Vaccinations! It’s all we hear about at the moment as we try to get this COVID pandemic under control. This got me thinking about this month’s blog topic…and all the questions I get about pet vaccinations. Not related to COVID of course, just pet vaccines in general!
Vaccination protocols for dogs and cats should be based on your pet’s lifestyle and risk of exposure. If you have an indoor pet or an outdoor pet, or an indoor/outdoor, there are some core vaccinations that all should have. Then there are some additional vaccines that will be dictated by your pet’s lifestyle and exposure risk. Here are a few common questions we get asked about pet vaccinations.
Why Do You Vaccinate Puppies & Kittens?
Puppies and kittens are first given shots to boost their immunity; puppy and kitten shots provide these babies with protection as the immunity they received from mom starts to wane. These vaccination boosters stimulate the body to produce its own antibodies in a timely manner, so that the protection does not decrease. Boosters are done every three to four weeks from 7-8 weeks of age to 14-16 weeks of age.
Why Must Dogs Have the Rabies Vaccination?
Most states require Rabies vaccines by law due to the concern for spread of the virus to people, and the fact that Rabies can be deadly. The State of Arizona currently requires that all dogs are vaccinated for Rabies, but Arizona does not require cats to be vaccinated for Rabies. Many states do require cats to be vaccinated, and in this vet’s opinion, it should be required. Why? Because cats are usually more likely to catch a bat, or small mammal, etc. that may be infected with the disease.
What Other Vaccinations Are Needed For…?
There are core vaccines that are recommended by the AVMA and other expert groups for all cats and dogs. There are also vaccines that are ideally only given if the pet is potentially going to be exposed to the infection, or if their immune systems are not strong enough to fight them off.
Cats should ideally be tested for Feline Leukemia Virus (FeLV) and Feline Immunodeficiency Virus (FIV) prior to vaccinations so that disease is not spread. After the tests, the owner will also know if the pet is going to be prone to illness throughout its lifetime. Check out the links above for more details on these common infections.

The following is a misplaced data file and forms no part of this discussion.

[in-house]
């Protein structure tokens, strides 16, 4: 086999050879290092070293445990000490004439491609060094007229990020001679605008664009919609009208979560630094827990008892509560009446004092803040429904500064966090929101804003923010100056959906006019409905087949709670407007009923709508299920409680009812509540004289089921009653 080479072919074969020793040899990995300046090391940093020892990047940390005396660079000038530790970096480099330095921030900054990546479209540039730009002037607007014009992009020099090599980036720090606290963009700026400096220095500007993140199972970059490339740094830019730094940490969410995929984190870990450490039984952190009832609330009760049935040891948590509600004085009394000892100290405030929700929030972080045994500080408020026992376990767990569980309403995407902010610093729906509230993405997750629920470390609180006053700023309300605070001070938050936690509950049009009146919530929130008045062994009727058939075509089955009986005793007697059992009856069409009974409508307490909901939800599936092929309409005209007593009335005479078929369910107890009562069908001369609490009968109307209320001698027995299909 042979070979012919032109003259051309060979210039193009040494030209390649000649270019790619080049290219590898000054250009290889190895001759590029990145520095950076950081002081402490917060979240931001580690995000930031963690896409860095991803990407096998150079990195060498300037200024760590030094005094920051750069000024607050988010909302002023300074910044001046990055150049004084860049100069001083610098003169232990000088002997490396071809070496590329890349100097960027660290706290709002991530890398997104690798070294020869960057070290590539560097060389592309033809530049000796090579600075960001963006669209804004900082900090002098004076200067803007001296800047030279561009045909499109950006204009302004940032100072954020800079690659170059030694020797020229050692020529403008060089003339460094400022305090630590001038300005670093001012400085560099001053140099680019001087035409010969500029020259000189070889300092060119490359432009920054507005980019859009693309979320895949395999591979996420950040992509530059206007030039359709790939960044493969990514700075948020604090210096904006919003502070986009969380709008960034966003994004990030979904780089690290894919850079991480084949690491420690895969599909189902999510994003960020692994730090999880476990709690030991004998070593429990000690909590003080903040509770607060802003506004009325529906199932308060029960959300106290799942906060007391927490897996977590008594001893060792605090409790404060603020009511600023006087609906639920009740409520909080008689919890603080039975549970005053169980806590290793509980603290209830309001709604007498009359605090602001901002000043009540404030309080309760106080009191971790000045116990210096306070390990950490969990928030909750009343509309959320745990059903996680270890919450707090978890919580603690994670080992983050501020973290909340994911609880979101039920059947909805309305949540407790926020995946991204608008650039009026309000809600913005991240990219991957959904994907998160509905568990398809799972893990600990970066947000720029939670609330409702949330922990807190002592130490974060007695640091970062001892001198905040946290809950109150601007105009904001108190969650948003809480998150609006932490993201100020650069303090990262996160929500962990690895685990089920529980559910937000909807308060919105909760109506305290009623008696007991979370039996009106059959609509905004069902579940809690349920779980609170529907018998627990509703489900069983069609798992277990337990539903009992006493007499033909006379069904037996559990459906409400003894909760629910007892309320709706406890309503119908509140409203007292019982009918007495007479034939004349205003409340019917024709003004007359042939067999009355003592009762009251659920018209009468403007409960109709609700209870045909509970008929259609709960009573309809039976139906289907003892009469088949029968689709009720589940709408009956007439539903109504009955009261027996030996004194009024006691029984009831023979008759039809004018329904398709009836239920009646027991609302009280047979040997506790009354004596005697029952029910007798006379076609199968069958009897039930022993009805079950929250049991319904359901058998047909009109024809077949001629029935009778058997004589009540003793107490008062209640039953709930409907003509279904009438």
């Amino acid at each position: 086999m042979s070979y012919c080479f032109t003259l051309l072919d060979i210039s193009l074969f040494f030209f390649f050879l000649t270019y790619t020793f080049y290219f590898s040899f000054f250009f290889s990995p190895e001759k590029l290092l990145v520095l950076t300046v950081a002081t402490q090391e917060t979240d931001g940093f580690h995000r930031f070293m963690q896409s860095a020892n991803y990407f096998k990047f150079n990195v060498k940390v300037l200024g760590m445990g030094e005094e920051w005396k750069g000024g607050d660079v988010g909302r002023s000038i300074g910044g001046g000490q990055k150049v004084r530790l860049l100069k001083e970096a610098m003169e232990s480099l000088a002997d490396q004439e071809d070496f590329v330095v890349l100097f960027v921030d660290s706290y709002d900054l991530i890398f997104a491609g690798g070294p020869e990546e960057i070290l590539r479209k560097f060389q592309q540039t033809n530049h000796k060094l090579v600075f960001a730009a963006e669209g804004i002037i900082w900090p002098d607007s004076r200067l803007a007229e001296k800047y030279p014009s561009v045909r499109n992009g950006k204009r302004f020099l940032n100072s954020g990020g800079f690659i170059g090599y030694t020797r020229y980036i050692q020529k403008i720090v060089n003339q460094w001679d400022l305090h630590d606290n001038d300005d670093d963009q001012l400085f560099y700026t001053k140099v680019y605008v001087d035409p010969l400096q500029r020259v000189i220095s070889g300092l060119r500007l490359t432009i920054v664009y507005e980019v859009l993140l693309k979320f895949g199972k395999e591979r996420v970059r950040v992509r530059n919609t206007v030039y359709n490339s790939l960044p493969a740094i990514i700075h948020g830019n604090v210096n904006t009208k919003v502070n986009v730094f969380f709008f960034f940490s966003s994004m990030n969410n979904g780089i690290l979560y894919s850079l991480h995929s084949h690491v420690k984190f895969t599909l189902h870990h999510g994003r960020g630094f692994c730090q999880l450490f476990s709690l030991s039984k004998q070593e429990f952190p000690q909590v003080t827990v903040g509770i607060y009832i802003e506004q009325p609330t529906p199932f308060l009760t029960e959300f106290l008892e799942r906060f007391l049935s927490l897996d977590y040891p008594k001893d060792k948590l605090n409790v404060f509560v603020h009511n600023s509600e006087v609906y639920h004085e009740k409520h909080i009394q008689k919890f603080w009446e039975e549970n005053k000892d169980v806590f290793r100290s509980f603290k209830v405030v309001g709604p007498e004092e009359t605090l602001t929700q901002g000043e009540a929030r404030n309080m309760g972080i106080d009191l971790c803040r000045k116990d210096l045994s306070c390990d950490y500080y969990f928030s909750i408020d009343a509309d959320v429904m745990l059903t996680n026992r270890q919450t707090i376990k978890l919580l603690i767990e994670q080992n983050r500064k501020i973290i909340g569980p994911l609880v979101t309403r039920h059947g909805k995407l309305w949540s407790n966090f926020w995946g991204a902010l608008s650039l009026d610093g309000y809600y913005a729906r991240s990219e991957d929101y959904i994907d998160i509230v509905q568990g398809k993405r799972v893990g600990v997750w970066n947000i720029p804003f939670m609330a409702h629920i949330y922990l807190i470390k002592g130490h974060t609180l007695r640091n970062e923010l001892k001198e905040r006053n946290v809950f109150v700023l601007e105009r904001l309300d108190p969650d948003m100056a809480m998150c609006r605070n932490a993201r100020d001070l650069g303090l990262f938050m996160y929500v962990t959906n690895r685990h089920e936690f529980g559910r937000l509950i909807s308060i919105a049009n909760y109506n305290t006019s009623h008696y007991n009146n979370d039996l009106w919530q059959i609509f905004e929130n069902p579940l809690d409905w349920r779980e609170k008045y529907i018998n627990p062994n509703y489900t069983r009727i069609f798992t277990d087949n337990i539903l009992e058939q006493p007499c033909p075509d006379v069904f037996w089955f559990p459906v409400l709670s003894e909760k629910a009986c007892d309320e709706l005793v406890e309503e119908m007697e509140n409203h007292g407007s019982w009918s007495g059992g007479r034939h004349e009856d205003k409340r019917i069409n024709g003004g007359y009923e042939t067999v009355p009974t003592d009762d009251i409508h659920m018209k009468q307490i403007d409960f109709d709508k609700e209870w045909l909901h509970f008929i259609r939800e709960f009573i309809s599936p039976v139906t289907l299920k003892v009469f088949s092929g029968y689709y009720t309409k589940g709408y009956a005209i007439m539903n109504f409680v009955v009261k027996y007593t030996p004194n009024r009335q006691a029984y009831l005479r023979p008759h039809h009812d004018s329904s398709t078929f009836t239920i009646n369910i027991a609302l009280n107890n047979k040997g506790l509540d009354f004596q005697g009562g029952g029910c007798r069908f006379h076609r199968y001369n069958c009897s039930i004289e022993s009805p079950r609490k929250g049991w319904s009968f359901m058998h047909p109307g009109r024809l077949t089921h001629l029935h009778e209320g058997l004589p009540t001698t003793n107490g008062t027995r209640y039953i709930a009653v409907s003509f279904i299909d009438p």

Vaccinations for Feline Distemper and upper respiratory disease (FVRCP) should be done on most cats. Even indoor only cats can encounter stray or outdoor neighbor cats through screen doors or open windows during their lifetime and be exposed. Feline Leukemia vaccine is typically recommended for outdoor, or indoor/outdoor cats only as the disease is transmitted by direct contact with bodily fluids.
Core vaccinations for dogs are Distemper and Parvovirus vaccines. These should be given as boosters when a puppy, then every one to three years depending on what type of vaccine your vet has, as well as the dog’s potential risk of exposure.
Bordatella or Kennel Cough vaccine is usually done only if pet is exposed to other dogs in a group setting such as boarding, grooming facility, training, or puppy play groups, etc. This is an upper respiratory disease that can be easily transmitted through the air.
Leptospirosis, Influenza, Lyme, and other vaccines are not considered core or common depending on your dog’s lifestyle and potential exposure. If your dog is mostly a homebody; i.e. they aren’t around a lot of other dogs or go camping or hiking, etc. it’s unlikely that they will need these extra vaccines.
Do You Travel or Go Camping With You Pet?
If you travel with your pet, if you go camping/hiking, or intend on moving to another part of the country, please be aware that your pet may be exposed to new things that they are not protected against.
In these situations I would advise that you consult with your veterinarian regarding your pet’s possible risk/exposure, and work with them to make the best decision for your pet’s protection!
Vaccinations Questions? Contact Compassionate Animal Care
If you have any concerns about vaccinating your pet, please talk to your veterinarian. Call 480.774.6995 to schedule an appointment with Compassionate Animal Care today.